Use of granulocyte transfusions among haematology units in England and North Wales.
Morton S., Mijovic A., Marks DI., Griffin J., Massey E., Bhatnagar N., Stanworth SJ.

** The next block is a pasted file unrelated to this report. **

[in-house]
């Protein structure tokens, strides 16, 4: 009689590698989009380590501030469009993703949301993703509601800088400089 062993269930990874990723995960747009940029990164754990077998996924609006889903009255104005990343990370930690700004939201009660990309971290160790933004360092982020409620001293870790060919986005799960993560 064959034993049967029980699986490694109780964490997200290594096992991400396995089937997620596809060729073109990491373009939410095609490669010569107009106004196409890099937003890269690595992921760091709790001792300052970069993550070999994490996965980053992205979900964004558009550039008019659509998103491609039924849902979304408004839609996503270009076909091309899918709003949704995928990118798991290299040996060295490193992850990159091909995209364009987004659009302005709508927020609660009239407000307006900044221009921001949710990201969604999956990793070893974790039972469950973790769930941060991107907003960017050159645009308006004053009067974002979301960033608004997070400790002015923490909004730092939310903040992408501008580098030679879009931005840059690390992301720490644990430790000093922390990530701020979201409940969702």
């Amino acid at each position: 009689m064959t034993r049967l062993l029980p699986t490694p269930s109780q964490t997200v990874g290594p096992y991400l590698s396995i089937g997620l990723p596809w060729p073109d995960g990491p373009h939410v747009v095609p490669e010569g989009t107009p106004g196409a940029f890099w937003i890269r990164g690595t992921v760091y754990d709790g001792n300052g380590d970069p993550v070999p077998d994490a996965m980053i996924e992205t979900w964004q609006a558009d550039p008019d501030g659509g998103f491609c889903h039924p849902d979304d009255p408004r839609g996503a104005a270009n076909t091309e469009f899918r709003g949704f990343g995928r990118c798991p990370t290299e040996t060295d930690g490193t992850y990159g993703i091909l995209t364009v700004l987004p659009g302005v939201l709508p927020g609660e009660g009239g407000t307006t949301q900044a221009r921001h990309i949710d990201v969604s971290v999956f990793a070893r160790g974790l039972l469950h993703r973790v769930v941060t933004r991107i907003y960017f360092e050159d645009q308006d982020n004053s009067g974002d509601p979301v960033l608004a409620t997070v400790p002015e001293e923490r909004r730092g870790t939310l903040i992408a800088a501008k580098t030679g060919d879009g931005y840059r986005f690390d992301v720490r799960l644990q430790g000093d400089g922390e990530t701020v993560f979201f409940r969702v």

OBJECTIVES: To establish the current use of granulocyte transfusions in haematology patients and explore interest in further research. BACKGROUND: Granulocytes may be used for the treatment of severe infection in neutropenic patients or for primary or secondary prophylaxis. Clinical utility of granulocyte transfusions is unclear, and recent studies have demonstrated equivocal outcomes. Pooled granulocytes are the main granulocyte product used in England and Wales, but there are no data on the patterns of use and little consensus on accepted indications. METHODS: A survey was distributed to UK hospitals delivering intensive chemotherapy. Clinical scenarios were posed, with further questions on clinician experience of using granulocytes, availability of the product, barriers to use and interest in further research. RESULTS: The response rate was 57%; 34·9% of all responses were from allogeneic stem cell transplant centres. Paediatric centres comprised 9·5% respondents, and 19% centres had access to apheresis granulocytes. Of respondents, 58·7% had used granulocytes in the last 3 years, 89·2% of whom used granulocytes to treat refractory infection. There was little consensus on use of granulocytes in the given clinical scenarios even when patients clearly met national guideline criteria. Paediatric centres were overall more likely to recommend granulocyte use. The most frequently identified barrier to use of granulocytes was lack of evidence of effect. Of the respondents, 75% indicated a willingness to participate in further research. CONCLUSION: There remains a lack of consistency about use of granulocytes, which is unsurprising given the lack of clinical data to support their efficacy. We did, however, demonstrate a willingness to participate in further research.